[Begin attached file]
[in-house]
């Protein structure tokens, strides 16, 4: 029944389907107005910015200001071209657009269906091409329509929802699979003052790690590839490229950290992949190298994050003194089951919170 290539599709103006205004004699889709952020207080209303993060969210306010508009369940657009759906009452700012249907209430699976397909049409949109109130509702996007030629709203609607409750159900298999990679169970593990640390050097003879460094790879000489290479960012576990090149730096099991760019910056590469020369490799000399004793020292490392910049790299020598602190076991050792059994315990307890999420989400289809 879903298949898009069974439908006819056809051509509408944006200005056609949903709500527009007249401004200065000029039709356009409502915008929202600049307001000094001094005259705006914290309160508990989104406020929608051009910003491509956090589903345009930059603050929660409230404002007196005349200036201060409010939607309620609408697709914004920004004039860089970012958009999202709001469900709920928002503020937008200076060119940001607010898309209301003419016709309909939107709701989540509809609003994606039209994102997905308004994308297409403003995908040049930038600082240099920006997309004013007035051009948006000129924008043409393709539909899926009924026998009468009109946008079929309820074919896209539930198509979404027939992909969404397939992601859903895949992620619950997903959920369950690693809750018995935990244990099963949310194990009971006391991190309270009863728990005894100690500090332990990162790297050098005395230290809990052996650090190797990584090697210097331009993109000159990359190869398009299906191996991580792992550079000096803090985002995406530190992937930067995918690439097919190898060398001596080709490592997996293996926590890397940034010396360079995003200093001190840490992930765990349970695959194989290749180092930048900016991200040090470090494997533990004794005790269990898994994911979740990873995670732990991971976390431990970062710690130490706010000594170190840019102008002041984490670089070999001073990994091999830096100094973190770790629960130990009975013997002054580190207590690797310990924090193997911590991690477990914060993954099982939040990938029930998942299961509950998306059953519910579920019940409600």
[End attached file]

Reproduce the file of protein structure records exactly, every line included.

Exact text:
[in-house]
């Protein structure tokens, strides 16, 4: 029944389907107005910015200001071209657009269906091409329509929802699979003052790690590839490229950290992949190298994050003194089951919170 290539599709103006205004004699889709952020207080209303993060969210306010508009369940657009759906009452700012249907209430699976397909049409949109109130509702996007030629709203609607409750159900298999990679169970593990640390050097003879460094790879000489290479960012576990090149730096099991760019910056590469020369490799000399004793020292490392910049790299020598602190076991050792059994315990307890999420989400289809 879903298949898009069974439908006819056809051509509408944006200005056609949903709500527009007249401004200065000029039709356009409502915008929202600049307001000094001094005259705006914290309160508990989104406020929608051009910003491509956090589903345009930059603050929660409230404002007196005349200036201060409010939607309620609408697709914004920004004039860089970012958009999202709001469900709920928002503020937008200076060119940001607010898309209301003419016709309909939107709701989540509809609003994606039209994102997905308004994308297409403003995908040049930038600082240099920006997309004013007035051009948006000129924008043409393709539909899926009924026998009468009109946008079929309820074919896209539930198509979404027939992909969404397939992601859903895949992620619950997903959920369950690693809750018995935990244990099963949310194990009971006391991190309270009863728990005894100690500090332990990162790297050098005395230290809990052996650090190797990584090697210097331009993109000159990359190869398009299906191996991580792992550079000096803090985002995406530190992937930067995918690439097919190898060398001596080709490592997996293996926590890397940034010396360079995003200093001190840490992930765990349970695959194989290749180092930048900016991200040090470090494997533990004794005790269990898994994911979740990873995670732990991971976390431990970062710690130490706010000594170190840019102008002041984490670089070999001073990994091999830096100094973190770790629960130990009975013997002054580190207590690797310990924090193997911590991690477990914060993954099982939040990938029930998942299961509950998306059953519910579920019940409600």